Tyson Foods, Inc. (NYSE:TSN) investors should be aware of an increase in activity from the world’s largest hedge funds recently.
To most stock holders, hedge funds are seen as unimportant, outdated investment vehicles of yesteryear. While there are more than 8000 funds in operation today, we hone in on the masters of this club, around 450 funds. It is estimated that this group oversees the majority of all hedge funds’ total capital, and by paying attention to their top picks, we have found a number of investment strategies that have historically outstripped the market. Our small-cap hedge fund strategy outpaced the S&P 500 index by 18 percentage points per annum for a decade in our back tests, and since we’ve began to sharing our picks with our subscribers at the end of August 2012, we have outpaced the S&P 500 index by 25 percentage points in 6.5 month (check out a sample of our picks).
Just as beneficial, optimistic insider trading activity is a second way to break down the stock market universe. Obviously, there are a number of reasons for an upper level exec to cut shares of his or her company, but just one, very simple reason why they would initiate a purchase. Several academic studies have demonstrated the valuable potential of this strategy if shareholders understand where to look (learn more here).
With all of this in mind, let’s take a glance at the recent action encompassing Tyson Foods, Inc. (NYSE:TSN).
What have hedge funds been doing with Tyson Foods, Inc. (NYSE:TSN)?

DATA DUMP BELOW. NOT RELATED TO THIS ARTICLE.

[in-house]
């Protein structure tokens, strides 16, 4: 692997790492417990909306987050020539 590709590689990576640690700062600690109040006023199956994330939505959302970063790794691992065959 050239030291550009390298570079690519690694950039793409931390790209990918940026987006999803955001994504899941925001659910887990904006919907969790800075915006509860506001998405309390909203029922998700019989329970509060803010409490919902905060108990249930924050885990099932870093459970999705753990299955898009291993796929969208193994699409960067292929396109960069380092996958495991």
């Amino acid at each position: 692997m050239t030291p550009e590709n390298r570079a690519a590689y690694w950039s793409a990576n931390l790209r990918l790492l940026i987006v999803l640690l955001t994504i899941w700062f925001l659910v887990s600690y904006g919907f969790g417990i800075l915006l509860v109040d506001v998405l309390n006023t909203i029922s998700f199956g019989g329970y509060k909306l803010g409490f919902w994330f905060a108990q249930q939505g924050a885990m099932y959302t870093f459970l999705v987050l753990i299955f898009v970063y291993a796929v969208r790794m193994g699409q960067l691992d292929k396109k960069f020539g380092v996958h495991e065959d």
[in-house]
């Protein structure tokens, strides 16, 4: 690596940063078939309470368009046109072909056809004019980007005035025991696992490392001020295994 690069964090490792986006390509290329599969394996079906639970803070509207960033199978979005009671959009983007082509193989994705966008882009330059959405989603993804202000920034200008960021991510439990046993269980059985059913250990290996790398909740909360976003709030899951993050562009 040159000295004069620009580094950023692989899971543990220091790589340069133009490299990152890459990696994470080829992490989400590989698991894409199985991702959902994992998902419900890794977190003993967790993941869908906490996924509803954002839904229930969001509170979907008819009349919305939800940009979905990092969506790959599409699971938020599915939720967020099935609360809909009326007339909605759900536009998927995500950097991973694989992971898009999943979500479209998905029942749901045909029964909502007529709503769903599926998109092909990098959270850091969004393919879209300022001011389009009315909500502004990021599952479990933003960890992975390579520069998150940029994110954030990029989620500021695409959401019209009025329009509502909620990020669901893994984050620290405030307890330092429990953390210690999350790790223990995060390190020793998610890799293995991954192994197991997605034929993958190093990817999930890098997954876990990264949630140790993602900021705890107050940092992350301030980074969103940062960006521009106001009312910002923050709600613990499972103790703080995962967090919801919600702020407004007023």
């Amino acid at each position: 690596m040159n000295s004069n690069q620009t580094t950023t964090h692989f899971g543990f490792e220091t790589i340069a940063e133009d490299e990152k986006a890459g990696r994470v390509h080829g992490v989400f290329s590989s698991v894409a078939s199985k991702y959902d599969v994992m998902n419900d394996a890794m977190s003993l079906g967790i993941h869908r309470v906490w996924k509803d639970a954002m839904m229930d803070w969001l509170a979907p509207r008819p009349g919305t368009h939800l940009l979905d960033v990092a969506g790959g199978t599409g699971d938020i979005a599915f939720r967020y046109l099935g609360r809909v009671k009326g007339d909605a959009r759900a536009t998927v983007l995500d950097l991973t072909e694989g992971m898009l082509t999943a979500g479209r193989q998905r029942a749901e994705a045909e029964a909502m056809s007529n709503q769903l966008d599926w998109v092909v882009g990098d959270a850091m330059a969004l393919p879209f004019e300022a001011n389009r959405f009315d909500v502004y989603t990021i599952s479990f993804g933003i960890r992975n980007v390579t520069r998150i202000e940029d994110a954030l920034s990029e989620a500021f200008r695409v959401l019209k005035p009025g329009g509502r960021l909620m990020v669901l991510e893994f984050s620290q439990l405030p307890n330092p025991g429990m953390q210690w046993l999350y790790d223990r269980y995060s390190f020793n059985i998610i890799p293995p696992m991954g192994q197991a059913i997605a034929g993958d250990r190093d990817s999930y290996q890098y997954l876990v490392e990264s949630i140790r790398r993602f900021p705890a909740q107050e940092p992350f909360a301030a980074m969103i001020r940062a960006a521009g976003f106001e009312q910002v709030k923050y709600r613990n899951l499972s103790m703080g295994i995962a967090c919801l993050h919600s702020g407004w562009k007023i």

Heading into 2013, a total of 25 of the hedge funds we track were bullish in this stock, a change of 4% from the third quarter. With hedgies’ capital changing hands, there exists a select group of noteworthy hedge fund managers who were boosting their stakes significantly.
Of the funds we track, Cliff Asness’s AQR Capital Management had the most valuable position in Tyson Foods, Inc. (NYSE:TSN), worth close to $82 million billion, accounting for 0.4% of its total 13F portfolio. Coming in second is Highline Capital Management, managed by Jacob Doft, which held a $39 million position; 0.4% of its 13F portfolio is allocated to the company. Other hedge funds that are bullish include Ken Griffin’s Citadel Investment Group, David Harding’s Winton Capital Management and Peter Rathjens, Bruce Clarke and John Campbell’s Arrowstreet Capital.
As industrywide interest jumped, specific money managers were leading the bulls’ herd. Seminole Capital (Investment Mgmt), managed by Michael Messner, established the most valuable position in Tyson Foods, Inc. (NYSE:TSN). Seminole Capital (Investment Mgmt) had 8 million invested in the company at the end of the quarter. Wayne Cooperman’s Cobalt Capital Management also initiated a $8 million position during the quarter. The other funds with new positions in the stock are Alexander Mitchell’s Scopus Asset Management, Neil Chriss’s Hutchin Hill Capital, and Joel Greenblatt’s Gotham Asset Management.
What have insiders been doing with Tyson Foods, Inc. (NYSE:TSN)?
Insider purchases made by high-level executives is best served when the company we’re looking at has experienced transactions within the past six months. Over the last 180-day time frame, Tyson Foods, Inc. (NYSE:TSN) has seen 1 unique insiders buying, and 6 insider sales (see the details of insider trades here).
With the returns exhibited by the aforementioned strategies, everyday investors should always pay attention to hedge fund and insider trading activity, and Tyson Foods, Inc. (NYSE:TSN) applies perfectly to this mantra.
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